Lots of changes at Bayer G4A: a new investment thesis, new additions to their portfolio, a new Global Head of Digital Health to meet, and a hot new virtual health forum (a free one!) coming up on November 18, 2020. Dominick Kennerson and Sophie Park join us from Berlin, where they’ve got their eyes on the trends shaping the worldwide digital health market. Are pharma companies changing the way they look at digital health companies in the face of the pandemic? Have we gone, well, beyond “beyond the pill”? Dom says Bayer’s been ahead of the curve when it comes to prioritizing digital innovation, and that we’re all going to be “very surprised” in the next 12-18 months about what we see come out of one of the world’s largest life sciences companies. For more clues and additional insight on Bayer’s priorities when it comes to digital health and the future of pharma, give this interview a quick listen then register for G4A’s Agents of Change event. HINT: From the “mad genius” herself…the agenda for the event is Bayer G4A’s roadmap. Bold move!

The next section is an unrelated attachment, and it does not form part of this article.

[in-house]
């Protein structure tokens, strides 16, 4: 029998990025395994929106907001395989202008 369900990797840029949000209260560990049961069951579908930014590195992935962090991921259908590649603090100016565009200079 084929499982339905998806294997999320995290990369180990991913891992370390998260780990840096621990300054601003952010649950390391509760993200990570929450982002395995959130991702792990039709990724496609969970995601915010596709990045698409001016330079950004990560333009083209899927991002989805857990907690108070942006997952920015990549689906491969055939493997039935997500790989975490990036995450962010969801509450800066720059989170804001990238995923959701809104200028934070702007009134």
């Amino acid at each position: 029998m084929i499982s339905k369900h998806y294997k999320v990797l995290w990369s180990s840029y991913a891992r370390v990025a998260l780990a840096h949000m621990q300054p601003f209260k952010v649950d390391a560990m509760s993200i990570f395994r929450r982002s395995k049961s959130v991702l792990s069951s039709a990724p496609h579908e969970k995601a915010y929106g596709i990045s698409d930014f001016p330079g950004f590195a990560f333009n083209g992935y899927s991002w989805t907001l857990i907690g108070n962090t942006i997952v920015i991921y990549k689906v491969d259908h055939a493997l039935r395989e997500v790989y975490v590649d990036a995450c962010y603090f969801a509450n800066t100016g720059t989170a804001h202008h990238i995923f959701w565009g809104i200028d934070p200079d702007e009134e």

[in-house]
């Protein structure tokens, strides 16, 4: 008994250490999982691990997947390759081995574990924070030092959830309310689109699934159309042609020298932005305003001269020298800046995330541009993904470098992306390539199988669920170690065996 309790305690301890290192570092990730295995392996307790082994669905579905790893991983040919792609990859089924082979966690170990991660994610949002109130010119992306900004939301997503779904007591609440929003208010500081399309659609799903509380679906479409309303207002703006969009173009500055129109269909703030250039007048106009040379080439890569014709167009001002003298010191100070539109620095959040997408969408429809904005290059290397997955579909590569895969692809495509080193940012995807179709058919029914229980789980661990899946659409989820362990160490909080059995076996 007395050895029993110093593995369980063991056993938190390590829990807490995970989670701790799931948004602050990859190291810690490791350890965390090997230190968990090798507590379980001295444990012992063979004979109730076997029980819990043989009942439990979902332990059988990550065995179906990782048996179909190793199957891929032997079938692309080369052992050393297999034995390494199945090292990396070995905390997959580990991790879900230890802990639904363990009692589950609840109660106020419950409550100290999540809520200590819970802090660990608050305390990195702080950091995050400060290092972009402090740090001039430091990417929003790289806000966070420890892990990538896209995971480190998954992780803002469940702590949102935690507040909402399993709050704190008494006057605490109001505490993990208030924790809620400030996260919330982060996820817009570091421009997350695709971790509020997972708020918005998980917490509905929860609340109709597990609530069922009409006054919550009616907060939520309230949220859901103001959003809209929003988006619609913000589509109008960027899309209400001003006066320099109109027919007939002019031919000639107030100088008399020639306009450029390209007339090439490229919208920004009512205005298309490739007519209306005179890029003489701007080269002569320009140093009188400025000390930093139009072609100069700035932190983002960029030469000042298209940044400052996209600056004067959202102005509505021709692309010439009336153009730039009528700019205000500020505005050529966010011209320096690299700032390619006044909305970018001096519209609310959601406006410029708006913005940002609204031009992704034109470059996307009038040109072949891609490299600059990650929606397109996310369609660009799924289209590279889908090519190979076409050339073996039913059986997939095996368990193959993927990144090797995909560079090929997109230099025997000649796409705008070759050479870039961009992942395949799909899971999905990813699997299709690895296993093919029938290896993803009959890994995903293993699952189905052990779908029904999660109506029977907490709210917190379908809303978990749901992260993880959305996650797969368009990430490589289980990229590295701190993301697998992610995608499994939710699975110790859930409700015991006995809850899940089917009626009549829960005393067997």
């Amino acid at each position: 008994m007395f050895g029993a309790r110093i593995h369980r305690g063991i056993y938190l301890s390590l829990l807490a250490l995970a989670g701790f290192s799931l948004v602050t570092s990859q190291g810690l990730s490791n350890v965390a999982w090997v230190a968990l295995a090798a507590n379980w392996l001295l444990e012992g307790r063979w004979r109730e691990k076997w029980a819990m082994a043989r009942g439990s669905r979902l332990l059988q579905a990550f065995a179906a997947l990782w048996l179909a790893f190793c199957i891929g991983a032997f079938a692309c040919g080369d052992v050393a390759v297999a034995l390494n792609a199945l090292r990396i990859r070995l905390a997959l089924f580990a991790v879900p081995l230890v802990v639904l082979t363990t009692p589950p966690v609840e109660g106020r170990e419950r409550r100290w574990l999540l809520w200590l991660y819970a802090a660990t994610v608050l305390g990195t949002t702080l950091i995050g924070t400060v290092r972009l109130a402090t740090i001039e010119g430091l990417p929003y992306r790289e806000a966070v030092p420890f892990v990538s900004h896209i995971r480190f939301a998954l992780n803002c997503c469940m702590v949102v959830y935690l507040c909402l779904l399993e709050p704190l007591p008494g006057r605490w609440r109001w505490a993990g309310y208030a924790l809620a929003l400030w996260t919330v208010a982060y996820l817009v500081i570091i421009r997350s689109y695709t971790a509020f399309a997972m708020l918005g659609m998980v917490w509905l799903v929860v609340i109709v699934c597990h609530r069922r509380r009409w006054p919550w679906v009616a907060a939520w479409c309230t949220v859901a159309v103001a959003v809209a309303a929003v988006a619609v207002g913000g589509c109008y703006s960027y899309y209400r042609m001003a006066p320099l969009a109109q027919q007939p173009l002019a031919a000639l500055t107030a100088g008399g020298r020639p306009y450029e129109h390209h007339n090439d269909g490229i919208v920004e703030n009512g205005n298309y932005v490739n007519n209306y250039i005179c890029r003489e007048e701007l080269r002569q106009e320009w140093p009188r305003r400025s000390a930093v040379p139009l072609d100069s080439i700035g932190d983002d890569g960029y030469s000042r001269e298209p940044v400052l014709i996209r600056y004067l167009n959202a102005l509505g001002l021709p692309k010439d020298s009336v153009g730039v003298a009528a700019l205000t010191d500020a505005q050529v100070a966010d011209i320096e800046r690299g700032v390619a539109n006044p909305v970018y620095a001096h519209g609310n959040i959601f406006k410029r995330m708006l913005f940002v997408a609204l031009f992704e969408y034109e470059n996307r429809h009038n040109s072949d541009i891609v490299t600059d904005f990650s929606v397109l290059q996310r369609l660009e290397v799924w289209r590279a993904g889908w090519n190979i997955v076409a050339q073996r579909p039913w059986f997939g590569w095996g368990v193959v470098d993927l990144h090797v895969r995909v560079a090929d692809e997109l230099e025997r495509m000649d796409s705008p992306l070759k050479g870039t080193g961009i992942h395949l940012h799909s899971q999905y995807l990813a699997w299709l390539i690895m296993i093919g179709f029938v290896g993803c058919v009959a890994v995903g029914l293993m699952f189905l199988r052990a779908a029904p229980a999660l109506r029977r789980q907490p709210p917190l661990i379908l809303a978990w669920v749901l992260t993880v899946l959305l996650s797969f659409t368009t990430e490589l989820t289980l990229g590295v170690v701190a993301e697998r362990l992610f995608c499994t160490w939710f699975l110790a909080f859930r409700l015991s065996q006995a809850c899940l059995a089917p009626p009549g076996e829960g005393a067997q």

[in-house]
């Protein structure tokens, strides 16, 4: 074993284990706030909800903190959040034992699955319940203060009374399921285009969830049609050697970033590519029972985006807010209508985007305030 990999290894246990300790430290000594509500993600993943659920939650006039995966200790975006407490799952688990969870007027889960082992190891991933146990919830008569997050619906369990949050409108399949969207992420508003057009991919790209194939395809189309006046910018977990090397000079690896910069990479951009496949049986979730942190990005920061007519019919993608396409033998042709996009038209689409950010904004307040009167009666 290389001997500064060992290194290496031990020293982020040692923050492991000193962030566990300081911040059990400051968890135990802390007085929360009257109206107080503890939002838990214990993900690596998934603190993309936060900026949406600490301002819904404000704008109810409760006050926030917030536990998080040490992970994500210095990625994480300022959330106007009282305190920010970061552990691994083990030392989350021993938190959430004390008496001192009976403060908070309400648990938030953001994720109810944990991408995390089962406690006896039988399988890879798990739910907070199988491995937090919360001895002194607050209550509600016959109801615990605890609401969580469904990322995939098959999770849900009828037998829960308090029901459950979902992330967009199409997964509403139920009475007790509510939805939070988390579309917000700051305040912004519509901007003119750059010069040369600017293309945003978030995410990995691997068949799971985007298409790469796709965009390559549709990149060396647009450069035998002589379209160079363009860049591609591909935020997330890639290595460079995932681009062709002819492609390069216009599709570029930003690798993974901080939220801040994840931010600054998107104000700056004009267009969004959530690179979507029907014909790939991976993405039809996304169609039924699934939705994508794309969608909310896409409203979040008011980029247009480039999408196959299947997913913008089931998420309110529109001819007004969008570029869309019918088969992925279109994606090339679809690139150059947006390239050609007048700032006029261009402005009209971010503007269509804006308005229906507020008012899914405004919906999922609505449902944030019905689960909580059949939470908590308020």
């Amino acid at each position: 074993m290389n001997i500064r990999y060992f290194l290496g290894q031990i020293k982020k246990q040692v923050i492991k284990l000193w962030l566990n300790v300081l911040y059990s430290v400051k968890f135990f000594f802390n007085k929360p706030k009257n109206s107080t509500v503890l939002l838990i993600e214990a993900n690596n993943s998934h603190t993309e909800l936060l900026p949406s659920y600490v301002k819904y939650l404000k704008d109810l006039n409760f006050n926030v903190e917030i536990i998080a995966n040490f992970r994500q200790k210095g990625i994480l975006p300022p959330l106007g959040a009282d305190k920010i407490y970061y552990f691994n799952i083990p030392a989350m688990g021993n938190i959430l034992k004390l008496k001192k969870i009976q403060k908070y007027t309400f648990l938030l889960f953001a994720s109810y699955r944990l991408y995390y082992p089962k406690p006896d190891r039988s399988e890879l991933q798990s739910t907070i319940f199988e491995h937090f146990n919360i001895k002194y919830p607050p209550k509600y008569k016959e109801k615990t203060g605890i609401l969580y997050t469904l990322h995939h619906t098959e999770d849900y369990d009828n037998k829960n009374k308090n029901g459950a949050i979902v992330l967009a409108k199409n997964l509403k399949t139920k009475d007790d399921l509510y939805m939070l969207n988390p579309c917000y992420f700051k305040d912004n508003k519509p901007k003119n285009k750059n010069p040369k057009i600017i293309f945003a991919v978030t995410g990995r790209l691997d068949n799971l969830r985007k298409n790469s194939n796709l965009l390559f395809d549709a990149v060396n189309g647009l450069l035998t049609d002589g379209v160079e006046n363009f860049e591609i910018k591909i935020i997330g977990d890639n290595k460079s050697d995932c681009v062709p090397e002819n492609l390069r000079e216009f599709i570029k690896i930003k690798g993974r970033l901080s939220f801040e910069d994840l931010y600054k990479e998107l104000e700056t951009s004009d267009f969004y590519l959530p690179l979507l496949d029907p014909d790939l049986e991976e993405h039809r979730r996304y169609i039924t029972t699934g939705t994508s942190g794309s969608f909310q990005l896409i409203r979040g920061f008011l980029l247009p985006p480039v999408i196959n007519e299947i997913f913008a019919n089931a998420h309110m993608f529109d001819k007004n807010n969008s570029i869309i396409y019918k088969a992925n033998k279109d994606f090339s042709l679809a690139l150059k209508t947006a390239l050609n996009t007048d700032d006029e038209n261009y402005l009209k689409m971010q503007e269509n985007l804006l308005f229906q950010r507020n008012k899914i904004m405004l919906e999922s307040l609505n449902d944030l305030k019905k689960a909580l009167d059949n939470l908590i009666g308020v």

For more on the Agents of Change event, visit www.g4a.health.
Catalyst @ Health 2.0, supported by professional services firm Wipfli, is launching a survey about the state of Digital Health. We hope to get a comprehensive analysis of the impact of COVID-19 on digital health companies and the rest of the ecosystem. This survey should take under 8 minutes to complete (and probably less). For your time we will get you a copy of the results when they are released. As an added bonus TWO respondents drawn at random who complete the survey will get advertising for their company for 6 months on The Health Care Blog (worth $5,000).